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5-Tips: Implementing Your Small Business Saturday Strategy

In the past couple of years, we have seen a general reversal of the negative trends previously plaguing the small business industry. The late-fall through early-winter timeframe presents a barrage of incentives to shop on multiple days (Black Friday, Small Business Saturday, Cyber Monday etc.).

How do you make your small business stand out? Let's discuss some ideas you should be considering and implementing into your Small Business Saturday strategies.

Started in 2010, and officially recognized by Congress in 2011, Small Business Saturday is still a relatively new concept to many. It was originally conceived by American Express as a way to organically counteract the negative economic implications of the 2008 recession on small businesses. 

It is certainly here to stay, by 2014 88 million (roughly 25% of the U.S.) people actively participated in Small Business Saturday. In 2016, it was announced that an estimated $15 billion or more was spent by consumers on Small Business Saturday. In 2017, Small Business Saturday will occur on the 25th of November, just after Black Friday.

“Small Business” From A Marketing Perspective

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According to the standards of the United States Government, around 99% of American businesses are considered to be “small”. By this, they are considered as having less than 500 employees (with an exception being upward of 1,000 in select industries such as Oil & Gas Refining).

A large of number of Americans however, are going to self-define “small-business” from the “mom-and-pop shop” viewpoint. This is the angle that American Express had in mind as well. This is an important part of American life as a majority of the country trusts small businesses over large retailers. This plays a large role in the success of your marketing and promotion on Small Business Saturday.

Small Business Saturday is the day in which far more people than usual are willing to pay a little more at their local, artisanally-roasted coffee shop, rather than their usual stop at Starbucks or McDonald’s on their weekday commute. In short, many people forego many of their usual convenience or cost-driven purchases in lieu of small local retailers.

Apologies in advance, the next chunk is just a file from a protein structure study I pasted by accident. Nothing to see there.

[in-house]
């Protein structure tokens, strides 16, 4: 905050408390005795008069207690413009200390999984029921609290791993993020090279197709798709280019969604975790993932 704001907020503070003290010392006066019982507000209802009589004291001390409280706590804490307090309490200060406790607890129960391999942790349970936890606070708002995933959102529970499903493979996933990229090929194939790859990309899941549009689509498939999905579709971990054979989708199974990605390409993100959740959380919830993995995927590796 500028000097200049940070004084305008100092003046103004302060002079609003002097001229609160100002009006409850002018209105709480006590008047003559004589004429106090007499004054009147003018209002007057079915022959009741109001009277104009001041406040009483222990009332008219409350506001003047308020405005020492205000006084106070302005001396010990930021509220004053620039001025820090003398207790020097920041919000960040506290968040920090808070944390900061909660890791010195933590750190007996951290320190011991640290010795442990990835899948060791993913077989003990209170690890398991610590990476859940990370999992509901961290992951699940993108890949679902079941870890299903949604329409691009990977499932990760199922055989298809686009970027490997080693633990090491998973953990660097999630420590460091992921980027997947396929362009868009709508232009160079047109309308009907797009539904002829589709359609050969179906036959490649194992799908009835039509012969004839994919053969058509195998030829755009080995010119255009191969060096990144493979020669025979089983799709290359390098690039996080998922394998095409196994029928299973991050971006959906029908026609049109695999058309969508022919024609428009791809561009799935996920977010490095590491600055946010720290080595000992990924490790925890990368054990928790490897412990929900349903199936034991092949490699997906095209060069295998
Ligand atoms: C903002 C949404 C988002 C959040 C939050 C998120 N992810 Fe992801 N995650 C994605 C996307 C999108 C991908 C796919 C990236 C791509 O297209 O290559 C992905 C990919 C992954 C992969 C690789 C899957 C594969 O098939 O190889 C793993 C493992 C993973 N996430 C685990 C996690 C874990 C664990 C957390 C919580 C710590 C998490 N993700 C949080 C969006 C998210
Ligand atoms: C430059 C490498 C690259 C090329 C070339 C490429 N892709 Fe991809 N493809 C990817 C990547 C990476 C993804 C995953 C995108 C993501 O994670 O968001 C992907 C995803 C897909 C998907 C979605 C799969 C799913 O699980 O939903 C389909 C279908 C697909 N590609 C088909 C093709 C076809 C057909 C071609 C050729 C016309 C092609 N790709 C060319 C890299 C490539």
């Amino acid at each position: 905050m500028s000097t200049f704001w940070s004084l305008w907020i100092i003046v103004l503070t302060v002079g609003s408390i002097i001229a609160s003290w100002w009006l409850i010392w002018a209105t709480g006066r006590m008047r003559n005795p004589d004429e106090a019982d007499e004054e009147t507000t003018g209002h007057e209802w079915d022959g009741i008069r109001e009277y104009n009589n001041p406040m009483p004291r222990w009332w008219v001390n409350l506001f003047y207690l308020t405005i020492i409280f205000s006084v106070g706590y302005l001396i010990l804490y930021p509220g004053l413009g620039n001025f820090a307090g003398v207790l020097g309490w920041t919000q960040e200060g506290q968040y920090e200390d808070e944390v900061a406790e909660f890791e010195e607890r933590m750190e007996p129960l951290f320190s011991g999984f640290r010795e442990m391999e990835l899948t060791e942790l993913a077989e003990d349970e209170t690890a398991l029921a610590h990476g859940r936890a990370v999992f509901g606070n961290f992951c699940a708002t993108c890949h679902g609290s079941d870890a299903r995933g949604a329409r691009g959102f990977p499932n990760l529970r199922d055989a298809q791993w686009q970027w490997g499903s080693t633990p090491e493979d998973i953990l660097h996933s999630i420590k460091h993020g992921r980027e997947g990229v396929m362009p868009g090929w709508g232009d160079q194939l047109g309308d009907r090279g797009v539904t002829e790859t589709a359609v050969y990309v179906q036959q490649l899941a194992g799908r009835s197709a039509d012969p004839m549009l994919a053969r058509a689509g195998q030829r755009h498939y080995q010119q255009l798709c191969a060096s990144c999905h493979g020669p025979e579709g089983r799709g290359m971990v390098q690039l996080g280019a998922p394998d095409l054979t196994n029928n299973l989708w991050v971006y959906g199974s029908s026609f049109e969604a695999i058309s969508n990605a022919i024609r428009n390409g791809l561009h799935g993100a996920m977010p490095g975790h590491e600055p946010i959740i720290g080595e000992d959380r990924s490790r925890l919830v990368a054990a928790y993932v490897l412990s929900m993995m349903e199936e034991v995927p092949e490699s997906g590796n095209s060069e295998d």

I am of the opinion that small business should be championed every single day of the year! The way things work, however, you have to first enter their awareness-set and win them over with service and value. Without this, potential customers will have no incentive to shop at your small business. To do this, you want to take advantage of the heightened attention that many shoppers will be giving to local businesses on this year’s Small Business Saturday.

Let's get started with the tips to implementing your Small Business Saturday Strategy!

1. #ShopSmall®, Help Society

American Express has done an incredible job marketing the Shop Small mantra to help people realize the fact they could be contributing to society by helping local business. While not directly related to Small Business Saturday, let me illustrate with a quick story....

I once heard stand-up comedian, Louis C.K., talking in a Youtube video about small business in the profanely eloquent, yet observant viewpoint only he can impart. Louis begins by reminiscing about his time living in Boston and visiting his favorite local coffee shop at Harvard Square (later to be squeezed out by a flurry of Starbucks).

He speaks of his days in Upstate New York in which the fabric of the local small-town was woven by the interconnectedness of community gathering at small businesses. He argues that these small businesses aren't just a quick job for some, they are the source of livelihood for your neighbor and their family. Therefore, you will be getting a piece of them in every interaction you have with the business. It is more personalized and therefore; more delight is delivered to shoppers. This directly influences the fact that people across the country trust small businesses more than other!

As I read through the comments for the video (sometimes a great source of unfiltered consumer insight), the nostalgic picture that Louis painted had struck a chord with thousands of viewers. All of the comments with the most “upvotes” were either debating the ills of big-box retail or reminiscing on a time in which “mom-and-pop” stores reigned supreme. People were realizing that they were craving that authenticity again. Small Business has seen a resurgence in the past decade due to this desire (after half a century of regression). Most small businesses have that sense of authenticity that shoppers are craving to discover. The issue is finding a voice in which to make that desire translate into a viable business operation every day of the year, although Small Business Saturday is a good start.

Luckily, American Express has invested a large amount of time AND money in helping to provide resources to small businesses. The Shop Small page on AmEx’s site is a great resource to get your small business up to speed! There is a real-time countdown clock helping to keep you on-track. Additionaly, there are downloadable materials such as social media banners and printable posters for your store windows. 

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Get your name out there and raise awareness for your local neighborhood. Make sure you are not only looking to promote your business, but weave some societal objectives into your operations. Be active in your local community, and make it an ecosystem conducive to small business.

Building rapport and affinity with your local shoppers will ensure that you always have a stable base of supporters who are invested in your success because they know you are invested in them. For many established small businesses this goes without saying. For some younger ones, however, you have to “walk-the-walk” if you want to bring that sense of authenticity to your store.

2. Get Online ASAP

In order to execute a strategy with high reach, you have to be able to promote across online channels! You don't have to pack up your whole store and head online BUT you do need to at least consider implementing a few to further reach your audience: